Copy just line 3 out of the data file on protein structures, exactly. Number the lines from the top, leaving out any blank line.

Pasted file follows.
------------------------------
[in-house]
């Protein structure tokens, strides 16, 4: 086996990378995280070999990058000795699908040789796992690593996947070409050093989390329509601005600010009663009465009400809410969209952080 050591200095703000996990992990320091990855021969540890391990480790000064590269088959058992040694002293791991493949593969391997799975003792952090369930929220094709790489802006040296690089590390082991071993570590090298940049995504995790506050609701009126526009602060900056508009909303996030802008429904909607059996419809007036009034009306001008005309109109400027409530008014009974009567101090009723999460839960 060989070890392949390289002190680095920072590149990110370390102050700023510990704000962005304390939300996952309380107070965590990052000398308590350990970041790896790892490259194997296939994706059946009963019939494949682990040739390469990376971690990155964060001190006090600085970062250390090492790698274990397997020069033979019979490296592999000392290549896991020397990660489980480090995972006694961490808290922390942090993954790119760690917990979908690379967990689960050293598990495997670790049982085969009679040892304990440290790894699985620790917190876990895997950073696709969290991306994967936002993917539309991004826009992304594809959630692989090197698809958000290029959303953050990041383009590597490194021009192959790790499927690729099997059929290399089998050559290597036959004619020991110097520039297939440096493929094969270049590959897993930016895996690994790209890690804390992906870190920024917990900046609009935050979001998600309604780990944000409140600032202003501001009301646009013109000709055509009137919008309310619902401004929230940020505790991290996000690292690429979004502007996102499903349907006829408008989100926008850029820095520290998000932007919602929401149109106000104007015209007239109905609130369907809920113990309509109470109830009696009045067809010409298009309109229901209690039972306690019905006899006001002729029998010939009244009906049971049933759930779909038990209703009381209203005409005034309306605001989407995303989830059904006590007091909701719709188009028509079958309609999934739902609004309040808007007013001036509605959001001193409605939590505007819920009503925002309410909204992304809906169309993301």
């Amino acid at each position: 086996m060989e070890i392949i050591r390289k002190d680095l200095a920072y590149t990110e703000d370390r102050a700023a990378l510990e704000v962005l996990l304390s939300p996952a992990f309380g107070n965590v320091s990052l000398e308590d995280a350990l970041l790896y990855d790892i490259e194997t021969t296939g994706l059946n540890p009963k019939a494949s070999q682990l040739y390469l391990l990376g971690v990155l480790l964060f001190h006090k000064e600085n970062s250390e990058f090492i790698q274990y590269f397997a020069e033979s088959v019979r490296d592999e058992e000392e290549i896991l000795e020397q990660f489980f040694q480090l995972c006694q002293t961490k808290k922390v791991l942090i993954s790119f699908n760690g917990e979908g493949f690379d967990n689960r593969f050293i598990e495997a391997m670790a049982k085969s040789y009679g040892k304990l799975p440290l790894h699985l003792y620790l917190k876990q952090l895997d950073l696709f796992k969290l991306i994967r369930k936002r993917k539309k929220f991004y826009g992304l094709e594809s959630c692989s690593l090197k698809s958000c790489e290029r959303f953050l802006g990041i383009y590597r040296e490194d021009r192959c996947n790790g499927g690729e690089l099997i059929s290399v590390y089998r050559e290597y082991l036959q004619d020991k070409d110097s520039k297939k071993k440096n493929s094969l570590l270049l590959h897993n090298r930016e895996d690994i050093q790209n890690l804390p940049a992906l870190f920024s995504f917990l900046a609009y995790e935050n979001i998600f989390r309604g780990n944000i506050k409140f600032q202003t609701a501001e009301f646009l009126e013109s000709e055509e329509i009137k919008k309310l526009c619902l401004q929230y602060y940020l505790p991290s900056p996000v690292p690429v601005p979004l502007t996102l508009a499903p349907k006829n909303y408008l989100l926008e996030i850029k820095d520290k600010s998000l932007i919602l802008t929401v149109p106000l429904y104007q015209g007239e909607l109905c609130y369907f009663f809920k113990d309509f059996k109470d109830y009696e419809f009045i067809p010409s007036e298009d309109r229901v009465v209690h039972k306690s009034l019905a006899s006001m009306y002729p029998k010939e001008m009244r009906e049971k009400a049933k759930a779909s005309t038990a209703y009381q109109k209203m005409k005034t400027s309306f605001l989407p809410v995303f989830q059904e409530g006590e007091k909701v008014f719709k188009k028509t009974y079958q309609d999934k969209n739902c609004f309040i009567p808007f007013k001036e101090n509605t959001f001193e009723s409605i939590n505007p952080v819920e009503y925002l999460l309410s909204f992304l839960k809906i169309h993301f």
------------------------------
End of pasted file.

């Amino acid at each position: 086996m060989e070890i392949i050591r390289k002190d680095l200095a920072y590149t990110e703000d370390r102050a700023a990378l510990e704000v962005l996990l304390s939300p996952a992990f309380g107070n965590v320091s990052l000398e308590d995280a350990l970041l790896y990855d790892i490259e194997t021969t296939g994706l059946n540890p009963k019939a494949s070999q682990l040739y390469l391990l990376g971690v990155l480790l964060f001190h006090k000064e600085n970062s250390e990058f090492i790698q274990y590269f397997a020069e033979s088959v019979r490296d592999e058992e000392e290549i896991l000795e020397q990660f489980f040694q480090l995972c006694q002293t961490k808290k922390v791991l942090i993954s790119f699908n760690g917990e979908g493949f690379d967990n689960r593969f050293i598990e495997a391997m670790a049982k085969s040789y009679g040892k304990l799975p440290l790894h699985l003792y620790l917190k876990q952090l895997d950073l696709f796992k969290l991306i994967r369930k936002r993917k539309k929220f991004y826009g992304l094709e594809s959630c692989s690593l090197k698809s958000c790489e290029r959303f953050l802006g990041i383009y590597r040296e490194d021009r192959c996947n790790g499927g690729e690089l099997i059929s290399v590390y089998r050559e290597y082991l036959q004619d020991k070409d110097s520039k297939k071993k440096n493929s094969l570590l270049l590959h897993n090298r930016e895996d690994i050093q790209n890690l804390p940049a992906l870190f920024s995504f917990l900046a609009y995790e935050n979001i998600f989390r309604g780990n944000i506050k409140f600032q202003t609701a501001e009301f646009l009126e013109s000709e055509e329509i009137k919008k309310l526009c619902l401004q929230y602060y940020l505790p991290s900056p996000v690292p690429v601005p979004l502007t996102l508009a499903p349907k006829n909303y408008l989100l926008e996030i850029k820095d520290k600010s998000l932007i919602l802008t929401v149109p106000l429904y104007q015209g007239e909607l109905c609130y369907f009663f809920k113990d309509f059996k109470d109830y009696e419809f009045i067809p010409s007036e298009d309109r229901v009465v209690h039972k306690s009034l019905a006899s006001m009306y002729p029998k010939e001008m009244r009906e049971k009400a049933k759930a779909s005309t038990a209703y009381q109109k209203m005409k005034t400027s309306f605001l989407p809410v995303f989830q059904e409530g006590e007091k909701v008014f719709k188009k028509t009974y079958q309609d999934k969209n739902c609004f309040i009567p808007f007013k001036e101090n509605t959001f001193e009723s409605i939590n505007p952080v819920e009503y925002l999460l309410s909204f992304l839960k809906i169309h993301f």